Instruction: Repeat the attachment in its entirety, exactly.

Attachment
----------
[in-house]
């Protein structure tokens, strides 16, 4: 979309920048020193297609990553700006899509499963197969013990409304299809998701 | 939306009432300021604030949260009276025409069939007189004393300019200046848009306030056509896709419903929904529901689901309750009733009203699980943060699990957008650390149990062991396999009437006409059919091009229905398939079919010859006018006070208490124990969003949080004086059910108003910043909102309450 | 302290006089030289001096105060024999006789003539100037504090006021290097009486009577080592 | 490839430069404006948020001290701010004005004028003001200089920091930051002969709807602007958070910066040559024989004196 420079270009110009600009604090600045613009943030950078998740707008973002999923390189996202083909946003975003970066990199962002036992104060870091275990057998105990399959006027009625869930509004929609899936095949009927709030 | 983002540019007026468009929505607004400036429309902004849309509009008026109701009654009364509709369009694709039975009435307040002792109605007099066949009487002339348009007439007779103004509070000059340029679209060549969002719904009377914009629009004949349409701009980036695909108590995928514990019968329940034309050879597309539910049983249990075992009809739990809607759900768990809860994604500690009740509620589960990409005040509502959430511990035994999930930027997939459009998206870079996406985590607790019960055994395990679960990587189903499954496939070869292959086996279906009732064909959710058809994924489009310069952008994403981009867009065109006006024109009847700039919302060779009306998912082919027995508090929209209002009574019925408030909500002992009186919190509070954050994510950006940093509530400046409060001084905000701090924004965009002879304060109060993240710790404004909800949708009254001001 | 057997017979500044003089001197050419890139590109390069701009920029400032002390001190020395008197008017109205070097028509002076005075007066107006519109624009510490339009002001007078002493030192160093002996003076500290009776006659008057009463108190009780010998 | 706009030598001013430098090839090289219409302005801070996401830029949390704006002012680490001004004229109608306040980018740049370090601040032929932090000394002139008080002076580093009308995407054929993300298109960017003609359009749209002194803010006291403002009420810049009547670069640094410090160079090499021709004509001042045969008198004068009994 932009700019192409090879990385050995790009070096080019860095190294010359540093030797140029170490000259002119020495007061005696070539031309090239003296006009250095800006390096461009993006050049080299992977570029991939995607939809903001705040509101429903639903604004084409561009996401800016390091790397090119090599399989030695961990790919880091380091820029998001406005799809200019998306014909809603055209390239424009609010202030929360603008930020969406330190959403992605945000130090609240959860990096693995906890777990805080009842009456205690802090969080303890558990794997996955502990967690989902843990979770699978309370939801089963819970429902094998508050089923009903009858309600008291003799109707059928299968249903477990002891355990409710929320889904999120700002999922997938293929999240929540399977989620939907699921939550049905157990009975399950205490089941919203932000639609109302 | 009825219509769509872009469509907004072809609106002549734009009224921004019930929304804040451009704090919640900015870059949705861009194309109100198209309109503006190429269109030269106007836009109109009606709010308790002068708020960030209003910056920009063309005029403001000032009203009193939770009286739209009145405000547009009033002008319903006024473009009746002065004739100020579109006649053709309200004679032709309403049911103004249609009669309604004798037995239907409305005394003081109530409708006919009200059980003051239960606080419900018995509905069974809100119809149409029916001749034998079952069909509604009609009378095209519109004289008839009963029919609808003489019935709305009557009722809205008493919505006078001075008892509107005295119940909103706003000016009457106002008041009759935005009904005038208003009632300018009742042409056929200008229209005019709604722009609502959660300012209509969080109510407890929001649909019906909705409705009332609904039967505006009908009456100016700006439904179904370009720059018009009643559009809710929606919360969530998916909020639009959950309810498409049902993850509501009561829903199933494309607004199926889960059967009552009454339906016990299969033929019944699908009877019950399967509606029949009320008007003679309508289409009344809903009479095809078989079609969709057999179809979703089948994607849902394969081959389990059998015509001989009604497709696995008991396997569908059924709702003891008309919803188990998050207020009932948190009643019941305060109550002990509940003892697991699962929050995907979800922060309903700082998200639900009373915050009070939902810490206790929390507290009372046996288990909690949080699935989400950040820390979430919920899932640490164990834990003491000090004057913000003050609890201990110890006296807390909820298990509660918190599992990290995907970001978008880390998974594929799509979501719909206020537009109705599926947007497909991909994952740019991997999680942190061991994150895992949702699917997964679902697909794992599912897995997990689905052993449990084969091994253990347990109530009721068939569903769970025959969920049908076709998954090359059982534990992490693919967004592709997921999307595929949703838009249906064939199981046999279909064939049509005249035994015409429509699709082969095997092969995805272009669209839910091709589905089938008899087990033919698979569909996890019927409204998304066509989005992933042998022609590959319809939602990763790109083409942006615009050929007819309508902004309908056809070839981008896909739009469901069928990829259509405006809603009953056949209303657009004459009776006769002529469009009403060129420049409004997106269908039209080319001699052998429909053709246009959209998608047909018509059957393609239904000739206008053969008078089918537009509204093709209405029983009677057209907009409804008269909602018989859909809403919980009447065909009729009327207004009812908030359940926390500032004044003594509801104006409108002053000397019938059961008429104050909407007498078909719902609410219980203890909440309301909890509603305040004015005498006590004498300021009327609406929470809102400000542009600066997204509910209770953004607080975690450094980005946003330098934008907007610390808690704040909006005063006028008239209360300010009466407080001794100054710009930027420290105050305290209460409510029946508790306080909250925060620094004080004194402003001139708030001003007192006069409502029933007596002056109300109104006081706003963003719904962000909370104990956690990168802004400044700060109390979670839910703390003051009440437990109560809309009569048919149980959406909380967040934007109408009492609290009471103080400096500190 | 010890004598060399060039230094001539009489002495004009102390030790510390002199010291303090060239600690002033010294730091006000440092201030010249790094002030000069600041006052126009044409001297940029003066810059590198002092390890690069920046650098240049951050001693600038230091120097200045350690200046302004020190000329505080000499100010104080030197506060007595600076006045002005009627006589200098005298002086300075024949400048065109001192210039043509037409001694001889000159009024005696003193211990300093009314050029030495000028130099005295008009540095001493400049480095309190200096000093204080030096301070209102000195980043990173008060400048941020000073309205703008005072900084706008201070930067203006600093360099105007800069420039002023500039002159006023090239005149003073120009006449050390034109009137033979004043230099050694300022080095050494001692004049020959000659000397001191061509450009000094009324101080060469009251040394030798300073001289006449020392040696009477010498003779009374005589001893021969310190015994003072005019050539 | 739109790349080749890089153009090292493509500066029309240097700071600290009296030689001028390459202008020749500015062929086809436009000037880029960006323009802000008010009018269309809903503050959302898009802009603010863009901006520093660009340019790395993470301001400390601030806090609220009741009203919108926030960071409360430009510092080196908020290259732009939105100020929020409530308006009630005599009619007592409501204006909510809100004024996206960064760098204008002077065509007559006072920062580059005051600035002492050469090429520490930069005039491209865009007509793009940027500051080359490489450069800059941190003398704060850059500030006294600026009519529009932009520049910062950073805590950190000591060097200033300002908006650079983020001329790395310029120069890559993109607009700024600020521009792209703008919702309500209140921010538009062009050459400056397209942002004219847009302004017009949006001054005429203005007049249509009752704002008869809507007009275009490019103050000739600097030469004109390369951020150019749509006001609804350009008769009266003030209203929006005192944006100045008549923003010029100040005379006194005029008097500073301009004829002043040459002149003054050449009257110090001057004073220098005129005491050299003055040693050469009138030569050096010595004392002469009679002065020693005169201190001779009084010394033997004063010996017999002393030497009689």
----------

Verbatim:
[in-house]
């Protein structure tokens, strides 16, 4: 979309920048020193297609990553700006899509499963197969013990409304299809998701 | 939306009432300021604030949260009276025409069939007189004393300019200046848009306030056509896709419903929904529901689901309750009733009203699980943060699990957008650390149990062991396999009437006409059919091009229905398939079919010859006018006070208490124990969003949080004086059910108003910043909102309450 | 302290006089030289001096105060024999006789003539100037504090006021290097009486009577080592 | 490839430069404006948020001290701010004005004028003001200089920091930051002969709807602007958070910066040559024989004196 420079270009110009600009604090600045613009943030950078998740707008973002999923390189996202083909946003975003970066990199962002036992104060870091275990057998105990399959006027009625869930509004929609899936095949009927709030 | 983002540019007026468009929505607004400036429309902004849309509009008026109701009654009364509709369009694709039975009435307040002792109605007099066949009487002339348009007439007779103004509070000059340029679209060549969002719904009377914009629009004949349409701009980036695909108590995928514990019968329940034309050879597309539910049983249990075992009809739990809607759900768990809860994604500690009740509620589960990409005040509502959430511990035994999930930027997939459009998206870079996406985590607790019960055994395990679960990587189903499954496939070869292959086996279906009732064909959710058809994924489009310069952008994403981009867009065109006006024109009847700039919302060779009306998912082919027995508090929209209002009574019925408030909500002992009186919190509070954050994510950006940093509530400046409060001084905000701090924004965009002879304060109060993240710790404004909800949708009254001001 | 057997017979500044003089001197050419890139590109390069701009920029400032002390001190020395008197008017109205070097028509002076005075007066107006519109624009510490339009002001007078002493030192160093002996003076500290009776006659008057009463108190009780010998 | 706009030598001013430098090839090289219409302005801070996401830029949390704006002012680490001004004229109608306040980018740049370090601040032929932090000394002139008080002076580093009308995407054929993300298109960017003609359009749209002194803010006291403002009420810049009547670069640094410090160079090499021709004509001042045969008198004068009994 932009700019192409090879990385050995790009070096080019860095190294010359540093030797140029170490000259002119020495007061005696070539031309090239003296006009250095800006390096461009993006050049080299992977570029991939995607939809903001705040509101429903639903604004084409561009996401800016390091790397090119090599399989030695961990790919880091380091820029998001406005799809200019998306014909809603055209390239424009609010202030929360603008930020969406330190959403992605945000130090609240959860990096693995906890777990805080009842009456205690802090969080303890558990794997996955502990967690989902843990979770699978309370939801089963819970429902094998508050089923009903009858309600008291003799109707059928299968249903477990002891355990409710929320889904999120700002999922997938293929999240929540399977989620939907699921939550049905157990009975399950205490089941919203932000639609109302 | 009825219509769509872009469509907004072809609106002549734009009224921004019930929304804040451009704090919640900015870059949705861009194309109100198209309109503006190429269109030269106007836009109109009606709010308790002068708020960030209003910056920009063309005029403001000032009203009193939770009286739209009145405000547009009033002008319903006024473009009746002065004739100020579109006649053709309200004679032709309403049911103004249609009669309604004798037995239907409305005394003081109530409708006919009200059980003051239960606080419900018995509905069974809100119809149409029916001749034998079952069909509604009609009378095209519109004289008839009963029919609808003489019935709305009557009722809205008493919505006078001075008892509107005295119940909103706003000016009457106002008041009759935005009904005038208003009632300018009742042409056929200008229209005019709604722009609502959660300012209509969080109510407890929001649909019906909705409705009332609904039967505006009908009456100016700006439904179904370009720059018009009643559009809710929606919360969530998916909020639009959950309810498409049902993850509501009561829903199933494309607004199926889960059967009552009454339906016990299969033929019944699908009877019950399967509606029949009320008007003679309508289409009344809903009479095809078989079609969709057999179809979703089948994607849902394969081959389990059998015509001989009604497709696995008991396997569908059924709702003891008309919803188990998050207020009932948190009643019941305060109550002990509940003892697991699962929050995907979800922060309903700082998200639900009373915050009070939902810490206790929390507290009372046996288990909690949080699935989400950040820390979430919920899932640490164990834990003491000090004057913000003050609890201990110890006296807390909820298990509660918190599992990290995907970001978008880390998974594929799509979501719909206020537009109705599926947007497909991909994952740019991997999680942190061991994150895992949702699917997964679902697909794992599912897995997990689905052993449990084969091994253990347990109530009721068939569903769970025959969920049908076709998954090359059982534990992490693919967004592709997921999307595929949703838009249906064939199981046999279909064939049509005249035994015409429509699709082969095997092969995805272009669209839910091709589905089938008899087990033919698979569909996890019927409204998304066509989005992933042998022609590959319809939602990763790109083409942006615009050929007819309508902004309908056809070839981008896909739009469901069928990829259509405006809603009953056949209303657009004459009776006769002529469009009403060129420049409004997106269908039209080319001699052998429909053709246009959209998608047909018509059957393609239904000739206008053969008078089918537009509204093709209405029983009677057209907009409804008269909602018989859909809403919980009447065909009729009327207004009812908030359940926390500032004044003594509801104006409108002053000397019938059961008429104050909407007498078909719902609410219980203890909440309301909890509603305040004015005498006590004498300021009327609406929470809102400000542009600066997204509910209770953004607080975690450094980005946003330098934008907007610390808690704040909006005063006028008239209360300010009466407080001794100054710009930027420290105050305290209460409510029946508790306080909250925060620094004080004194402003001139708030001003007192006069409502029933007596002056109300109104006081706003963003719904962000909370104990956690990168802004400044700060109390979670839910703390003051009440437990109560809309009569048919149980959406909380967040934007109408009492609290009471103080400096500190 | 010890004598060399060039230094001539009489002495004009102390030790510390002199010291303090060239600690002033010294730091006000440092201030010249790094002030000069600041006052126009044409001297940029003066810059590198002092390890690069920046650098240049951050001693600038230091120097200045350690200046302004020190000329505080000499100010104080030197506060007595600076006045002005009627006589200098005298002086300075024949400048065109001192210039043509037409001694001889000159009024005696003193211990300093009314050029030495000028130099005295008009540095001493400049480095309190200096000093204080030096301070209102000195980043990173008060400048941020000073309205703008005072900084706008201070930067203006600093360099105007800069420039002023500039002159006023090239005149003073120009006449050390034109009137033979004043230099050694300022080095050494001692004049020959000659000397001191061509450009000094009324101080060469009251040394030798300073001289006449020392040696009477010498003779009374005589001893021969310190015994003072005019050539 | 739109790349080749890089153009090292493509500066029309240097700071600290009296030689001028390459202008020749500015062929086809436009000037880029960006323009802000008010009018269309809903503050959302898009802009603010863009901006520093660009340019790395993470301001400390601030806090609220009741009203919108926030960071409360430009510092080196908020290259732009939105100020929020409530308006009630005599009619007592409501204006909510809100004024996206960064760098204008002077065509007559006072920062580059005051600035002492050469090429520490930069005039491209865009007509793009940027500051080359490489450069800059941190003398704060850059500030006294600026009519529009932009520049910062950073805590950190000591060097200033300002908006650079983020001329790395310029120069890559993109607009700024600020521009792209703008919702309500209140921010538009062009050459400056397209942002004219847009302004017009949006001054005429203005007049249509009752704002008869809507007009275009490019103050000739600097030469004109390369951020150019749509006001609804350009008769009266003030209203929006005192944006100045008549923003010029100040005379006194005029008097500073301009004829002043040459002149003054050449009257110090001057004073220098005129005491050299003055040693050469009138030569050096010595004392002469009679002065020693005169201190001779009084010394033997004063010996017999002393030497009689």